Second Time Bridesmaid: The Fiercest Kind of Love


by Meg Keene, Editor-In-Chief

Second Time Bridesmaid: The Fiercest Kind of Love | A Practical Wedding

I was a bridesmaid this weekend. I always joke that our friends are not the (traditional, bridesmaid having) marrying type, and by and large they are not. That comes from a deeply bizarre mix of growing up around poverty and having slightly bohemian friends. But I’ve been a bridesmaid twice, both times for my friend Lacey. The first time was ten years ago when we were 20, and the second was this weekend when we were 31. The fact that the wedding party was a group of girls that have known each other for twenty years tells you much of what you need to know about our hometown and the kind of intense loyalty growing up in a very difficult place engenders. For me, the wedding was about the story of the last ten years, the growing up we’ve all done, loss, and the profound hope of love.

I get a lot of emails about second weddings. I hear a lot about ladies who are terrified how their community might judge them—ladies who are worried whether they deserve a party the second time around. Here is what I learned this weekend: chances are, this fear could not be farther from reality.

As bridesmaids, this was not our first time at the rodeo. We knew a thing or two about getting the bride dressed, making sure the groomsman behaved (at least till after the ceremony—shots!), and setting up centerpieces. Ten years ago, we’d done what on paper looked like the same tasks, and we’d worked hard trying to get it right. But none of that compared to the ferocity of love present at a second wedding with a crowd of women who have walked through the fire together and who know what love and loss look like. Ten years ago, I worked hard to make Lacey happy on her wedding day. This weekend, I would have walked on water to make her happy, and all the other girls felt the same way. When someone you love has walked a hard path with grace and found someone who really makes them happy and adores them just the way they are? That is the kind of love you fight for, curl hair for, set up centerpieces for, wrangle tuxes for, line up groomsmen for, wipe tears for, and throw confetti for.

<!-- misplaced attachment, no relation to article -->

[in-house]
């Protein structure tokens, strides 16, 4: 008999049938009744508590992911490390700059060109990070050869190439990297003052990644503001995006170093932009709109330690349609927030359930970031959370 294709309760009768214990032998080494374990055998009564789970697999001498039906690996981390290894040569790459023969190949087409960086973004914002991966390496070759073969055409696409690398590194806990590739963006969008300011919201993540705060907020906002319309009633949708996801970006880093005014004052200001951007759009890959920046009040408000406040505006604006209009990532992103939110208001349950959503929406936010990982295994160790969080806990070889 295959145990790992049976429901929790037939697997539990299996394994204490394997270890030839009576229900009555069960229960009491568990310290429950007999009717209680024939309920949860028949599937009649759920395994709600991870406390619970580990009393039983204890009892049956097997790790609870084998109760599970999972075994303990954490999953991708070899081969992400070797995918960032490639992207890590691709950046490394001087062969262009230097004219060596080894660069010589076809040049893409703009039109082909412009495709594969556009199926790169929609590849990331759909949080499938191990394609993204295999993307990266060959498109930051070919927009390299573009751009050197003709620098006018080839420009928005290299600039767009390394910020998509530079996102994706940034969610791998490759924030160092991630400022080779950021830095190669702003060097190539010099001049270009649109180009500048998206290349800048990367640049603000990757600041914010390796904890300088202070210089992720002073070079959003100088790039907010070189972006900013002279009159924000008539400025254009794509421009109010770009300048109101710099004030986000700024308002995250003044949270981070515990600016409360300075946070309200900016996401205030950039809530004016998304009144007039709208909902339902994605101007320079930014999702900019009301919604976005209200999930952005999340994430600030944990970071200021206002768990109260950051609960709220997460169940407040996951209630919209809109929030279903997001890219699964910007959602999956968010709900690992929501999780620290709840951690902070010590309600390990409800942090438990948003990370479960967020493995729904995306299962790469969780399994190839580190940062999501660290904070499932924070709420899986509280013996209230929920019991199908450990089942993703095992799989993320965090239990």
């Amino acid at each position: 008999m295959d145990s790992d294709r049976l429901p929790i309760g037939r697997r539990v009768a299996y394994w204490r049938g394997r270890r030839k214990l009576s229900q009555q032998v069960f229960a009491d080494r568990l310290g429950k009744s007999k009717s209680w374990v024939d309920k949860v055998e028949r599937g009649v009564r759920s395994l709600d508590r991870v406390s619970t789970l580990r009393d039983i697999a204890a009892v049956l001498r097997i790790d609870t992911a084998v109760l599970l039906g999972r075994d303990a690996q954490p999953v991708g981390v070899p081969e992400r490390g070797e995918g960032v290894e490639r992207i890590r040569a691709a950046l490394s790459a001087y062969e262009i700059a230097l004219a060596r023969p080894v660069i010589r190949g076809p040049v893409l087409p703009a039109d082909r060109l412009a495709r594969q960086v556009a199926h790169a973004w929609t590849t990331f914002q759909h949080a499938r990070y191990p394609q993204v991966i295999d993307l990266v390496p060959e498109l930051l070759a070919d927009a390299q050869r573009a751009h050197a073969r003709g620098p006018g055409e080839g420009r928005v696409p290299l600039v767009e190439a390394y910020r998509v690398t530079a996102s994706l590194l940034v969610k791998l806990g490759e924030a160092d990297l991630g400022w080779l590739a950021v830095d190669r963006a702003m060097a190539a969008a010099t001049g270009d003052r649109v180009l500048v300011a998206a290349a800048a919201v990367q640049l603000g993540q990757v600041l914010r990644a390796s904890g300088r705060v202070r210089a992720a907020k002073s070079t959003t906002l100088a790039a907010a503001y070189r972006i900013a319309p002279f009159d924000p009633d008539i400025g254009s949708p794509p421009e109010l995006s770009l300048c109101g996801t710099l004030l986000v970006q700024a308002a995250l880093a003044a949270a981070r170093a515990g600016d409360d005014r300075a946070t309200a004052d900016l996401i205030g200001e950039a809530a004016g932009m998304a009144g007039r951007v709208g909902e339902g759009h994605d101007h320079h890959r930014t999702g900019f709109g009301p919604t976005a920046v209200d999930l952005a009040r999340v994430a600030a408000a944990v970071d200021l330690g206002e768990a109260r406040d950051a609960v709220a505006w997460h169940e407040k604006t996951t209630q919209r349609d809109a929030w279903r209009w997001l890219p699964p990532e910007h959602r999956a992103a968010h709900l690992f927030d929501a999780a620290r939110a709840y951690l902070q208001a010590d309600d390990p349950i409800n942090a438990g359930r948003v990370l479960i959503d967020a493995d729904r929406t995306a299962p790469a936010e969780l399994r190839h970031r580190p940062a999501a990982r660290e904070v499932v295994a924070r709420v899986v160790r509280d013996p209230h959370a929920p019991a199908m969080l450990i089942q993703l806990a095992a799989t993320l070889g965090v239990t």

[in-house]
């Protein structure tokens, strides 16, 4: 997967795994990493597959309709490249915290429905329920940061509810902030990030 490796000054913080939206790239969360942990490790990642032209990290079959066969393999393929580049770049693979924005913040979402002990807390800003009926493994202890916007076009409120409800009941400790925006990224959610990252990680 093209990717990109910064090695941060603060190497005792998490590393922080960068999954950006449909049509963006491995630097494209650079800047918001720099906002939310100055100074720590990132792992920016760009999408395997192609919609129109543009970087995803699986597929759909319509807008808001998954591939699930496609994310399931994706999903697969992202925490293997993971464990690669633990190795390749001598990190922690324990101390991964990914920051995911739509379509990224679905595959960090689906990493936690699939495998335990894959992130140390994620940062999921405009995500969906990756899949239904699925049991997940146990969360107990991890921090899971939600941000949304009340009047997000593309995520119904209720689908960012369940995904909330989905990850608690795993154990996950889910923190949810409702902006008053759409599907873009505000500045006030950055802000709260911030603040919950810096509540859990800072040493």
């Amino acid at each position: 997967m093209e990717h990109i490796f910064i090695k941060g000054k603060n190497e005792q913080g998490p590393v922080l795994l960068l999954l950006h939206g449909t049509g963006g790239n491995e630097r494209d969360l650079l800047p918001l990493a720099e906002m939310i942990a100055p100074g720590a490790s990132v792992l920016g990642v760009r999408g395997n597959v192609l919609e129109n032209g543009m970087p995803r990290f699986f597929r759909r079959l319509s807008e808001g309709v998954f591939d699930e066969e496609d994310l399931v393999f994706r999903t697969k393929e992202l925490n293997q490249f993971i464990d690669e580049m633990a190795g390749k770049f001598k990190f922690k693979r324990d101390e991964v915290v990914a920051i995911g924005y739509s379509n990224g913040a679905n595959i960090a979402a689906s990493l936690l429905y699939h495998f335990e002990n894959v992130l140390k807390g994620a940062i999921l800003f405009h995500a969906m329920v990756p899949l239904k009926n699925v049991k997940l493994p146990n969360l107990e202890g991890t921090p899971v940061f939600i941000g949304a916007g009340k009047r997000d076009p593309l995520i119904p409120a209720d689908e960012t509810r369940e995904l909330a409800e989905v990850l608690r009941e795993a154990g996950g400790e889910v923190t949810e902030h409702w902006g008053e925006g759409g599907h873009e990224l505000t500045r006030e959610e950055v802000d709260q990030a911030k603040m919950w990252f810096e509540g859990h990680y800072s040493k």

Going into the weekend, I had a sense of just how hard everyone was loving Lacey and Ric. But I thought, on some level, that we’d pretend the last ten years didn’t exist. That to make room for love, we’d let everything else go. What I hadn’t realized was the way that weddings allow you to hold many conflicting things in your heart at once. They allow your heart to enlarge; they let you access the rooms whose doors you’d locked.

On Saturday, all of the last ten years were in the room at once. I watched Lacey read her vows (off her phone!) thought about how wonderful it was that she finally had found someone who deserved her. I watched her dance with her eleven-year-old son, and teared up thinking about how I used to spoon baby food into his mouth while gossiping with Lacey about my over-wrought collegiate dating life. I watched Lacey’s tiny niece, a flower girl, spin around the dance floor, thought of her as a baby, and hoped for the future.

Second Time Bridesmaid: The Fiercest Kind of Love | A Practical Wedding

And then there was the loss. Two years ago, we lost Niki, one of the bridesmaids in the last wedding, to H1N1 (horrible and senseless). She died suddenly and young, and she left behind two small boys. I thought, somehow, that we’d make it through this weekend by not thinking too much about it. That we couldn’t wish the best for Lacey and Ric while mourning the loss of Niki. I was wrong. Niki’s mom came to the wedding, and sought each of us girls out, hugged us, and talked to us. She told us it was important for her to be there. She told us about the end, but she also told us that she wanted the best for each of us in the future. And then, after we all group hugged her crying, she whispered, “Stay together girls.” And so, we will.

This weekend we helped usher a new marriage into the world, and we watched explosive joy share the stage with loss and hope. We felt our hearts expand. And what we’re left with is nothing but the fiercest best wishes for Lacey and for Ric, the newest member of our tribe.